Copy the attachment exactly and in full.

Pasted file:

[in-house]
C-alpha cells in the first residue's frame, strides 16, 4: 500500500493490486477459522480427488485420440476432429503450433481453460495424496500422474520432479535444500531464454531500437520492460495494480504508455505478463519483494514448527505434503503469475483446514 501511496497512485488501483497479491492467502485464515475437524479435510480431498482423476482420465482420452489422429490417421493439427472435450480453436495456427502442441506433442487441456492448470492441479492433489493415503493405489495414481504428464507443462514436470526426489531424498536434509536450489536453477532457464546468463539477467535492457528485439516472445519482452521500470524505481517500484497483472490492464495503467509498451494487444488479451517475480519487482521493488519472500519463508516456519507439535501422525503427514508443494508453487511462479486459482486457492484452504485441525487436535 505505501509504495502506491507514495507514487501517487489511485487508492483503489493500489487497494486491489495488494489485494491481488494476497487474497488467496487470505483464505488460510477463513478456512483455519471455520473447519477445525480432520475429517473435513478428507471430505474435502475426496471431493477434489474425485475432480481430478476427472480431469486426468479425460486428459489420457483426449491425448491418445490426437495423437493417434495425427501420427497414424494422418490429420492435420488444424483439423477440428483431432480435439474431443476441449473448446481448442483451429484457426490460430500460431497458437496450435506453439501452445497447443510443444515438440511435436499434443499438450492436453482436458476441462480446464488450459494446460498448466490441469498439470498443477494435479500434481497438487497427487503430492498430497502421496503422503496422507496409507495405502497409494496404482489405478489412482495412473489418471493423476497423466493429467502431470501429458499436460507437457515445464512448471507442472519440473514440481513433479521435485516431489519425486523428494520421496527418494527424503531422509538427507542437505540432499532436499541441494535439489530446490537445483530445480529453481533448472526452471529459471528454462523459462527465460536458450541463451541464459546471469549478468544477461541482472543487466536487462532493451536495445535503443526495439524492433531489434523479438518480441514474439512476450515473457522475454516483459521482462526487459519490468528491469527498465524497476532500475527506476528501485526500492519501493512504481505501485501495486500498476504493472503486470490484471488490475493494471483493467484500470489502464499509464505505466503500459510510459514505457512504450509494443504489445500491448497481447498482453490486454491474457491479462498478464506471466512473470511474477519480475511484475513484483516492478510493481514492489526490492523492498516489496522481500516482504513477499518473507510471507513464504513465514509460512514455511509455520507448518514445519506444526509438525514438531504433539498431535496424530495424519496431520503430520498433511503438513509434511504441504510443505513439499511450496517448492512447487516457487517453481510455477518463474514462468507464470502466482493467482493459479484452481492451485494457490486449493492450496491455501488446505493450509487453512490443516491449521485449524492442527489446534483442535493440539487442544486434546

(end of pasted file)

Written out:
[in-house]
C-alpha cells in the first residue's frame, strides 16, 4: 500500500493490486477459522480427488485420440476432429503450433481453460495424496500422474520432479535444500531464454531500437520492460495494480504508455505478463519483494514448527505434503503469475483446514 501511496497512485488501483497479491492467502485464515475437524479435510480431498482423476482420465482420452489422429490417421493439427472435450480453436495456427502442441506433442487441456492448470492441479492433489493415503493405489495414481504428464507443462514436470526426489531424498536434509536450489536453477532457464546468463539477467535492457528485439516472445519482452521500470524505481517500484497483472490492464495503467509498451494487444488479451517475480519487482521493488519472500519463508516456519507439535501422525503427514508443494508453487511462479486459482486457492484452504485441525487436535 505505501509504495502506491507514495507514487501517487489511485487508492483503489493500489487497494486491489495488494489485494491481488494476497487474497488467496487470505483464505488460510477463513478456512483455519471455520473447519477445525480432520475429517473435513478428507471430505474435502475426496471431493477434489474425485475432480481430478476427472480431469486426468479425460486428459489420457483426449491425448491418445490426437495423437493417434495425427501420427497414424494422418490429420492435420488444424483439423477440428483431432480435439474431443476441449473448446481448442483451429484457426490460430500460431497458437496450435506453439501452445497447443510443444515438440511435436499434443499438450492436453482436458476441462480446464488450459494446460498448466490441469498439470498443477494435479500434481497438487497427487503430492498430497502421496503422503496422507496409507495405502497409494496404482489405478489412482495412473489418471493423476497423466493429467502431470501429458499436460507437457515445464512448471507442472519440473514440481513433479521435485516431489519425486523428494520421496527418494527424503531422509538427507542437505540432499532436499541441494535439489530446490537445483530445480529453481533448472526452471529459471528454462523459462527465460536458450541463451541464459546471469549478468544477461541482472543487466536487462532493451536495445535503443526495439524492433531489434523479438518480441514474439512476450515473457522475454516483459521482462526487459519490468528491469527498465524497476532500475527506476528501485526500492519501493512504481505501485501495486500498476504493472503486470490484471488490475493494471483493467484500470489502464499509464505505466503500459510510459514505457512504450509494443504489445500491448497481447498482453490486454491474457491479462498478464506471466512473470511474477519480475511484475513484483516492478510493481514492489526490492523492498516489496522481500516482504513477499518473507510471507513464504513465514509460512514455511509455520507448518514445519506444526509438525514438531504433539498431535496424530495424519496431520503430520498433511503438513509434511504441504510443505513439499511450496517448492512447487516457487517453481510455477518463474514462468507464470502466482493467482493459479484452481492451485494457490486449493492450496491455501488446505493450509487453512490443516491449521485449524492442527489446534483442535493440539487442544486434546